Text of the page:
Empire (Australasia) - - ON SCREEN -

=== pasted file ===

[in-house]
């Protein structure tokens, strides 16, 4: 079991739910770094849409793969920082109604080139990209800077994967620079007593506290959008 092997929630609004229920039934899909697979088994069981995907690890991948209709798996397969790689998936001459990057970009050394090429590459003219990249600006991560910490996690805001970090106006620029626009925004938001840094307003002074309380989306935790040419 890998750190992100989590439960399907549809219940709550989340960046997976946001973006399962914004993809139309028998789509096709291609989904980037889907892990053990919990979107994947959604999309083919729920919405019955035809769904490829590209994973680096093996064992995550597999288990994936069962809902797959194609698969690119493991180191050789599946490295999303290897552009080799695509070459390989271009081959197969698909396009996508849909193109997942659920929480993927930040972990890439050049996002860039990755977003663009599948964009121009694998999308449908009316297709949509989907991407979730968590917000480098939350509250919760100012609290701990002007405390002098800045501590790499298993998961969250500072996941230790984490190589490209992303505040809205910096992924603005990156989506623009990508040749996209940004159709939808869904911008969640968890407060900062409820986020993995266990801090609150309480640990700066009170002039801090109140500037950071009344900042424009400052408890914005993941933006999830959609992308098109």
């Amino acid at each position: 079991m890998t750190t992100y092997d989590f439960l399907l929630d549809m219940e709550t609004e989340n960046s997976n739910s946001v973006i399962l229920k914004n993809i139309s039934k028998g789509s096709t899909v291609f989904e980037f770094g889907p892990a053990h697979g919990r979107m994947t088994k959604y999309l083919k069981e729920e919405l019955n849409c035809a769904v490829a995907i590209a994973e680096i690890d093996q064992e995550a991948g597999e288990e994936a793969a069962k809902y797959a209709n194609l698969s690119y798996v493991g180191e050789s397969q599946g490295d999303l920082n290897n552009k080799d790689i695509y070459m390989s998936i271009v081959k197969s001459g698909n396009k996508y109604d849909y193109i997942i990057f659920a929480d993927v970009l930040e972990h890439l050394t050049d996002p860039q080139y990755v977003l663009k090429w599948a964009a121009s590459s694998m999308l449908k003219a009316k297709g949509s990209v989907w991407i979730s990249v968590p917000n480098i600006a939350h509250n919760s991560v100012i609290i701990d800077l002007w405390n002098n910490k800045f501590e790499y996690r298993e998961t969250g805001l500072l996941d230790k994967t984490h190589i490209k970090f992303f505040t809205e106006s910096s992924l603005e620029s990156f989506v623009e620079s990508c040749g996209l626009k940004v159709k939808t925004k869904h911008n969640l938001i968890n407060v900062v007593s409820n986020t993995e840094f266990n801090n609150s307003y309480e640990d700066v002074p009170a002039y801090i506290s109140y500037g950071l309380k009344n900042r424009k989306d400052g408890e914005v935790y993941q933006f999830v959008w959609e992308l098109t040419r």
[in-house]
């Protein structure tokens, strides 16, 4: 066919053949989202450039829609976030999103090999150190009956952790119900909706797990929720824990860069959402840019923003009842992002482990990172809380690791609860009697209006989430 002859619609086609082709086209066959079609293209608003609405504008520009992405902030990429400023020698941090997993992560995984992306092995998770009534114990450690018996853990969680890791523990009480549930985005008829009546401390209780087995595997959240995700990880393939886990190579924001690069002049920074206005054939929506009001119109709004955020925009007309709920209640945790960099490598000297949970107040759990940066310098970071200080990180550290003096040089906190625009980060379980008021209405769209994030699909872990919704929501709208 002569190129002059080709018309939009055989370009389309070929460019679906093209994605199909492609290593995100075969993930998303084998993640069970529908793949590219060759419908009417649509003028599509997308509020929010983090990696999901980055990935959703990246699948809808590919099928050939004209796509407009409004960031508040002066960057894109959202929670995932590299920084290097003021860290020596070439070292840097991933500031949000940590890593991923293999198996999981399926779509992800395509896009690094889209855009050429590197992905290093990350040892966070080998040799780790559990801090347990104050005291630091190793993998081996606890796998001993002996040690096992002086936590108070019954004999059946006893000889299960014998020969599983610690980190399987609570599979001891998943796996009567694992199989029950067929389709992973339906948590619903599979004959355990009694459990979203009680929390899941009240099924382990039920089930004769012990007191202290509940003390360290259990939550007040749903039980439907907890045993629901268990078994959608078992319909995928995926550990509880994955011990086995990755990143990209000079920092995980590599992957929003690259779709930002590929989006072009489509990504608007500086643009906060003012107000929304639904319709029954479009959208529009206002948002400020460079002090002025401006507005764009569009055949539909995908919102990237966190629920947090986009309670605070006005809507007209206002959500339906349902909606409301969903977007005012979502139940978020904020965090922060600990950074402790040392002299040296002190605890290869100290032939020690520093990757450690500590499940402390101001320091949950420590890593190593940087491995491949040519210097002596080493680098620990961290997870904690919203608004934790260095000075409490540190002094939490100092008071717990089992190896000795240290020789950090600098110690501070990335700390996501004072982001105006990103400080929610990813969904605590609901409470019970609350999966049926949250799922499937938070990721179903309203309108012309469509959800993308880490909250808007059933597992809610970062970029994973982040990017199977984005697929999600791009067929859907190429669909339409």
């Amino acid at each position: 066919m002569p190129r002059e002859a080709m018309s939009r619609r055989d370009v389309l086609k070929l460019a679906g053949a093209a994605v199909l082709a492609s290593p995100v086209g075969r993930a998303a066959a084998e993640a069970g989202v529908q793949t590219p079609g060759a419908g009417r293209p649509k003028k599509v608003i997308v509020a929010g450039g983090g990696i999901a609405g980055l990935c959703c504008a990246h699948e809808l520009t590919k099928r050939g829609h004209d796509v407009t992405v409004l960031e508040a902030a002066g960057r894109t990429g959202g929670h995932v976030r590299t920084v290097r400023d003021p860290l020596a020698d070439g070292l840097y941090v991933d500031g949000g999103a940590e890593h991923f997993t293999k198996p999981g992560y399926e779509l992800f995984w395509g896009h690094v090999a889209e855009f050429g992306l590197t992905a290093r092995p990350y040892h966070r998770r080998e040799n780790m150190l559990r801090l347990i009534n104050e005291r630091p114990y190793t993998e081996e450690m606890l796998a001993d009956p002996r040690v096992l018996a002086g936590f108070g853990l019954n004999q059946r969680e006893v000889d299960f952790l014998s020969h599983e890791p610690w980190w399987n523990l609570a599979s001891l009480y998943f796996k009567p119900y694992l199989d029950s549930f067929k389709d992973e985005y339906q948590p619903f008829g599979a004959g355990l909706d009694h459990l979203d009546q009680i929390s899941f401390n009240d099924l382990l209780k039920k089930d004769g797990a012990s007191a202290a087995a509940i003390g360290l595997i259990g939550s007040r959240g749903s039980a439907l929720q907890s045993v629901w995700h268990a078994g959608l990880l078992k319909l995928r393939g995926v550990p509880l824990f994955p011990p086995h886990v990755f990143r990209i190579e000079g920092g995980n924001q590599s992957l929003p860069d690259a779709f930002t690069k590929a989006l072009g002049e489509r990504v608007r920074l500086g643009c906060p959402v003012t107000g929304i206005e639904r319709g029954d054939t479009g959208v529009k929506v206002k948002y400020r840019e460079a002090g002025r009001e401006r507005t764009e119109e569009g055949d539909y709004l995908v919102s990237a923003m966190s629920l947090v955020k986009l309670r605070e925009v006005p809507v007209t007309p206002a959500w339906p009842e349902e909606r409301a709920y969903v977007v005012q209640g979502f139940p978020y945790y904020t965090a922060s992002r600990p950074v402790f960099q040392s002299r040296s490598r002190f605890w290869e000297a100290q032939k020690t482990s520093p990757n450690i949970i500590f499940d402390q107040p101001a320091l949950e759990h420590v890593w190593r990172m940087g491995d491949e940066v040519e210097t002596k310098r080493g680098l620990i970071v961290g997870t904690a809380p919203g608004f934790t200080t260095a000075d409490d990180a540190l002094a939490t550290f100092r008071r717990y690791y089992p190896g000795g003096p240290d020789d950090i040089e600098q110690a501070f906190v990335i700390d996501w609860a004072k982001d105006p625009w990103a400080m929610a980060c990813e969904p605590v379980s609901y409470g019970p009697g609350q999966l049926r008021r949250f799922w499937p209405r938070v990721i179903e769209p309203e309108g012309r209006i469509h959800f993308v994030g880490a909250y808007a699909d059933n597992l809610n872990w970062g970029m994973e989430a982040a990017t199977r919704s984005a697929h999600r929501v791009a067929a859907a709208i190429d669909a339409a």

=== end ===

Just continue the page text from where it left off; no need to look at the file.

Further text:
John Nu­gent: In a mas­sive en­sem­ble of gi­ant A-lis­ters, it came as a hugely pleas­ant sur­prise that Ana de Ar­mas (un­til now, best known to English-speak­ing au­di­ences as Ryan Gosling’s holo­gram girl­friend in Blade Run­ner 2049) would play such a piv­otal role in Knives Out — or that the role would pivot around puk­ing. As house­keeper Marta, de Ar­mas is the ve­hi­cle for Rian John­son’s crafti­est plot de­vice: Marta can­not lie, and will vomit at even a hint of false­hood. This is un­de­ni­ably an op­por­tu­nity for glo­ri­ous gross-out silli­ness — the cli­mac­tic pro­jec­tile onto Chris Evans’ sculpted cheek­bones is an ob­vi­ous high­light. But it’s also a clever nod to the au­di­ence, a kind of sto­ry­telling as­sur­ance that no mat­ter how un­trust­wor­thy the Thrombey fam­ily get, you can al­ways trust Marta. John­son clearly in­tended to make a satire on mod­ern Amer­ica that took the piss out of rich peo­ple, but in amongst the snark and smar­tassery, there is also room for gen­tle hu­man­ity and sim­ple hon­est-to-god good­ness. That it comes in the form of a hum­ble, dili­gent, vir­tu­ous work­ing-class im­mi­grant feels as much a com­ment on mod­ern Amer­ica as any­thing else in the film.

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